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Ancient meditteranean colonisation

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Post Options Post Options   Thanks (0) Thanks(0)   Quote drgonzaga Quote  Post ReplyReply Direct Link To This Post Posted: 23 Jan 2010 at 05:02
Patrinos, perhaps what is at stake here is a language problem, but a contemporary one. My objection came within the context of Griko as a remnant of Classical Greek integrally tied to the original period of colonization. I bluntly stated no, it was not, since in expression and vocabulary it was instantly recognizable as Koine and therefore represented a continuation of contact typical of the Roman world, which persevered within the context of  the 5th to 9th centuries AD. My allusion to subsequent centuries was employed as illustration of these continued affinities between the Italian peninsula and the Trans-Adriatic well into the 16th century (and, of course, even occurs today in the guise of the "Albanians").
 
Perhaps I should have been more emphatic in the periodization, but I concluded that most had an understanding of the politics of the Italian peninsula in the period between the 4th and 8th centuries AD.  I did nowhere state that 15th century migrations lay at the bottom of contemporary Greeks "grasping" Griko, I actually stated the following:
 
Griko is "modern" Greek and reflective of the continued contact between Southern Italy and the "Byzantine" Empire subsequent to 400 AD. Let us say that the Hellenism of Calabria underwent crisis in the 13th century and that the remnants known as Griko (now restricted to but a few speakers within two enclaves, Bovesina and Lecce) went into steady and near mortal decline as Romance became the lingua franca of the older populations.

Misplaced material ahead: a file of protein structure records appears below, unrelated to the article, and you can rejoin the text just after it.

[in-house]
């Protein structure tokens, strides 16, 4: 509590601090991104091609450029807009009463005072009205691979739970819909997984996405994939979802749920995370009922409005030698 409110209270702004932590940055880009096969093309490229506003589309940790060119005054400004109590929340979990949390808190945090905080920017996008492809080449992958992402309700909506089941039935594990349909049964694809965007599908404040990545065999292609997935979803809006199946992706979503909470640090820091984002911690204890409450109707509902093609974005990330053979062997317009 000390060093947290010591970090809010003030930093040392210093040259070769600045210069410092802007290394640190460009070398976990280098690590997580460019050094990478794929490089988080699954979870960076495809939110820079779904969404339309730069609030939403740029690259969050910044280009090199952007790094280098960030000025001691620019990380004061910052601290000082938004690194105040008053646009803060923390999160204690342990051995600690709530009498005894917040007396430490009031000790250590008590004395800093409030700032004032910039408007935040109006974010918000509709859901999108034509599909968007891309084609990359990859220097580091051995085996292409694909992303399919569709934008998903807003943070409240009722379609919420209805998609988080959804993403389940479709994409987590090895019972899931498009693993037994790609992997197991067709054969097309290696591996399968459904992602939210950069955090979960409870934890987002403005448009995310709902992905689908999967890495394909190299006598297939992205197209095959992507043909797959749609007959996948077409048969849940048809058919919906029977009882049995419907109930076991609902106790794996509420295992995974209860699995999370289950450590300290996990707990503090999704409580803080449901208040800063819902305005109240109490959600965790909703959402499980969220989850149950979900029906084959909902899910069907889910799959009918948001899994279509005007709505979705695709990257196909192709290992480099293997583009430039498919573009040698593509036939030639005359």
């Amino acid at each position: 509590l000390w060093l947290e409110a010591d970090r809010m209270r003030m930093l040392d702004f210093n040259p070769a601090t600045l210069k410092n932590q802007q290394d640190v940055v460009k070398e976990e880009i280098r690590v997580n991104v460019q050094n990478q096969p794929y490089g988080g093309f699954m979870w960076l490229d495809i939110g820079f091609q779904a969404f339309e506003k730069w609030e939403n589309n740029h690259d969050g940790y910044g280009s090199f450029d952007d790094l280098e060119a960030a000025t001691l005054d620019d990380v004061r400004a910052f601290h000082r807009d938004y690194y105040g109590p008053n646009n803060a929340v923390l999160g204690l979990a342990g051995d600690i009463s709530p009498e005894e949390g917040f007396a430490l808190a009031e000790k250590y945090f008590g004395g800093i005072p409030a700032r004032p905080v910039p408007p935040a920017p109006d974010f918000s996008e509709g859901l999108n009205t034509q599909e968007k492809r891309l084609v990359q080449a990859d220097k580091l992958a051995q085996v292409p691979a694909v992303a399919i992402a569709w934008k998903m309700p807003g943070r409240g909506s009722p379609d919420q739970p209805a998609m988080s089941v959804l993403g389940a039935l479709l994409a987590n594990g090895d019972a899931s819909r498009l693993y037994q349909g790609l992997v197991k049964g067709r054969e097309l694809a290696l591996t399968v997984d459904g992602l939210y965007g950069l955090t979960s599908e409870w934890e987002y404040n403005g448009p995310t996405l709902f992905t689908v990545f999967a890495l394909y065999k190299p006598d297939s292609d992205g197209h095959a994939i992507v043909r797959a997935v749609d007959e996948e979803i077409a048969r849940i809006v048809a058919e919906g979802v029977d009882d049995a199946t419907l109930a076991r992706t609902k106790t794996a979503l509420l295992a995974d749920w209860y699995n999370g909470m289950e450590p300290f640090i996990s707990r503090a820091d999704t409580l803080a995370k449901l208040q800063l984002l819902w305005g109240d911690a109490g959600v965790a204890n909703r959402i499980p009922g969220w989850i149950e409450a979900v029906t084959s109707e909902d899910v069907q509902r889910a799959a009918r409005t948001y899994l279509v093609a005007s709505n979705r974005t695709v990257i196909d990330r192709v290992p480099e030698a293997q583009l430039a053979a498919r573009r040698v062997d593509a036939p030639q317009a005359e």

"Modern Greek" is of course rooted to Koine as is Griko therefore the elementary comprehension in the present. The problem, however, is the tendency to project language as a sign of ethnicity, with all of its concurrent problematics particulalrly in forum discussions where the grinding of axes is a deletorius pastime. For example, your allusion to Taras (Taranto) [and its tell-tale Basilican Ware] in the Classical Age can not be projected forward on the basis of the brief declaration of Benjamin de Tudela, who wrote:
 
"After there (Colo di Bari) it is a day and a half to Taranto, in the government of Calabria, the inhabitants of which are Greek. It is a large city and contains about 300 Jews..."
 
The fact that the Emperor Manuel I Komnenos had launched his expedition against the Normans during the years 1155-1158 and established suzerainty there could just as easily explain the descriptive of the "inhabitants" being Greek.  As to their actual "ethnicity" such is another matter entirely; however, as to the context of language no one is arguing against the region's Hellenism within an urban environment.
 
As an aside, the internal evidence in the narrative prepared by Benjamin de Tudela, clearly fixes its date to the 12th century, prior to 1169 and after 1156. And nowhere did I argue against the Hellenistic character of urban life (within the parameters of the Eastern Roman Empire) of the far Southern Italian peninsula after the 6th century AD otherwise I would not have spoken of the 13th century "crisis".


Edited by drgonzaga - 24 Jan 2010 at 05:33
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Post Options Post Options   Thanks (0) Thanks(0)   Quote drgonzaga Quote  Post ReplyReply Direct Link To This Post Posted: 23 Jan 2010 at 05:50
Flipper, if you desire farce by an appeal to recreationism you can go full steam ahead in Pinguin mode since he stated much the same in terms of Ladino, and posited an identical argument which goes against not only the utility of language but also enshrines a passion for conservation that defies logic and turns people into "museum" pieces. By the way, "modern" surnames within an European context surge forth around AD 1000 so to employ these as evidence of "ancient" roots becomes comical.
 


Edited by drgonzaga - 23 Jan 2010 at 05:51
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Post Options Post Options   Thanks (0) Thanks(0)   Quote Flipper Quote  Post ReplyReply Direct Link To This Post Posted: 23 Jan 2010 at 20:47
ok, drgonzaga. When you feel to discuss again beyond a personal sphere (which is not my thing) i will be here. I made my point and believe me i had more of the obvious that you didn't want to see.
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